FOIA test applies for all law enforcement records under RSA 91-A

Montenegro v. Dover
Montenegro v. Dover
No. 2010-412
Wednesday, November 2, 2011

This case under RSA Chapter 91-A involves law enforcement records, which are not directly addressed in the Right to Know Law. The plaintiff requested a variety of documents relating to video surveillance equipment and operations by the City police department, including the locations of all equipment, the recording capacities of each piece of equipment, the time periods the equipment was operated, the retention time for any recordings, and the job titles of the people monitoring the equipment.

Since 1978, New Hampshire courts have applied the test used in the federal Freedom of Information Act (FOIA) to analyze requests for law enforcement documents under RSA 91-A. Although the plaintiff argued that the FOIA test was only for use with records created in connection with “investigation or prosecution” activities, the Court rejected that argument. Instead, it established that the six-prong test should be used to analyze any records compiled for law enforcement purposes, and a record that satisfies any one of the prongs is exempt from disclosure. In particular, the Court found that all of the requested records (except the job titles of the people monitoring the surveillance equipment) were exempt from disclosure under RSA 91-A because they met three of the six FOIA factors: disclosure of the records could reasonably be expected to interfere with enforcement proceedings, would disclose techniques and procedures for law enforcement investigations or prosecutions and/or risk circumvention of the law, and could reasonably be expected to endanger the life or physical safety of any individual.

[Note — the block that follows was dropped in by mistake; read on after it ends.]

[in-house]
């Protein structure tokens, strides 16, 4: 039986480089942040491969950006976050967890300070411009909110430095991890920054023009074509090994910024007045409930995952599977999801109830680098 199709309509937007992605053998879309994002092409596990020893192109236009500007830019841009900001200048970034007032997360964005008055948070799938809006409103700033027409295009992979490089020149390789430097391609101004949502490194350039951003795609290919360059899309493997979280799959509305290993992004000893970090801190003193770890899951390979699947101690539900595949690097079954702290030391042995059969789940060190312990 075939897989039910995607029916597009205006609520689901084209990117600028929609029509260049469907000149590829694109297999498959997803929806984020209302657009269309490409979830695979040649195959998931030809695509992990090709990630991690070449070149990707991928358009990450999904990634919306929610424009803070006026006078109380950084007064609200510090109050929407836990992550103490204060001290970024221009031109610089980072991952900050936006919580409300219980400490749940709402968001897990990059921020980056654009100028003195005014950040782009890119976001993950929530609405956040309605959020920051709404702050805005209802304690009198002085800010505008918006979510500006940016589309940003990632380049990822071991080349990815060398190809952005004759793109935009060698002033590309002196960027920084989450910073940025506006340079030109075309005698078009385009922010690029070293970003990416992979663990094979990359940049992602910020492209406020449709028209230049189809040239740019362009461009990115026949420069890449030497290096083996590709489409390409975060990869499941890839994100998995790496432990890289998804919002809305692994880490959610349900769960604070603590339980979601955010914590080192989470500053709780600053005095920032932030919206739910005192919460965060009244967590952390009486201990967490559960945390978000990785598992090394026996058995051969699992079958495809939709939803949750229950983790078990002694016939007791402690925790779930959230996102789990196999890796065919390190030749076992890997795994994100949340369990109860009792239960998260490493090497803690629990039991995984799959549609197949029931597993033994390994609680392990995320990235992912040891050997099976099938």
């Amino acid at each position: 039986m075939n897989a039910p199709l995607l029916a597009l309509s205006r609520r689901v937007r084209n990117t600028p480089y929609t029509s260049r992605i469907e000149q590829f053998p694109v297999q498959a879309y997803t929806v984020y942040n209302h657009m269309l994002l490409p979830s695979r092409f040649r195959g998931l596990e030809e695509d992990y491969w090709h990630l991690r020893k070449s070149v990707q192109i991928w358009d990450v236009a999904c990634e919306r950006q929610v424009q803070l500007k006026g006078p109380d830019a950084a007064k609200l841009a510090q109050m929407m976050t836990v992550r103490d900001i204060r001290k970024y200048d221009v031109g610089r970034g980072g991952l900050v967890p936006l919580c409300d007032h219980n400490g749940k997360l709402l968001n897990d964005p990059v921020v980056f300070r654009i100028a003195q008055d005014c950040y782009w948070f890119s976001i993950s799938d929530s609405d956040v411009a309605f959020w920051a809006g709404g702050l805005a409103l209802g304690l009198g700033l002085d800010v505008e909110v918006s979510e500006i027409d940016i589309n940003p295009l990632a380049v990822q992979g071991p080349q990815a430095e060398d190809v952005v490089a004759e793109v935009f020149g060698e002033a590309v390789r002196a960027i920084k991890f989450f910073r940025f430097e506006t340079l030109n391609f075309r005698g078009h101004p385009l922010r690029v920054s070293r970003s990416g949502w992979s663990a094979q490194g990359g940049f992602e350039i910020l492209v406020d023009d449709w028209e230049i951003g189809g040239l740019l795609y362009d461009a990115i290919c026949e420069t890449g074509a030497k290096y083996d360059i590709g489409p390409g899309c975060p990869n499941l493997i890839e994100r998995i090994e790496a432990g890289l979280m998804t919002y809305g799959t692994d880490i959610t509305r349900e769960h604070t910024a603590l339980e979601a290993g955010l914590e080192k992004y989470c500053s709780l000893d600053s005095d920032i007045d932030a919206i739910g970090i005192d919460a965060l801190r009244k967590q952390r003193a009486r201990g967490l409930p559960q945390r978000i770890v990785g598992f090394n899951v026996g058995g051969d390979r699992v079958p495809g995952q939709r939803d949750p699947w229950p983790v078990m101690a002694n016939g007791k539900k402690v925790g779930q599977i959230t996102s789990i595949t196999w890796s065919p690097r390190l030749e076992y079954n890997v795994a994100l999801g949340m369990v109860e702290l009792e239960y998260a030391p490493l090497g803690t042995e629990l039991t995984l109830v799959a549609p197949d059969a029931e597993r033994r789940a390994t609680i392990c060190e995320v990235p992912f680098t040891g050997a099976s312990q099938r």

The Court was also asked to determine whether the job titles of the people monitoring the equipment were confidential as records pertaining to “internal personnel practices” under RSA 91-A:5, IV. In previous opinions, the Court had only applied that exemption to records related to internal personnel discipline, “a quintessential example of an internal personnel practice.” The exemption also covered records related to such matters as hiring and firing, work rules and discipline. Since the job titles of those performing a specific task were unrelated to any of those things, they were not exempt and had to be disclosed.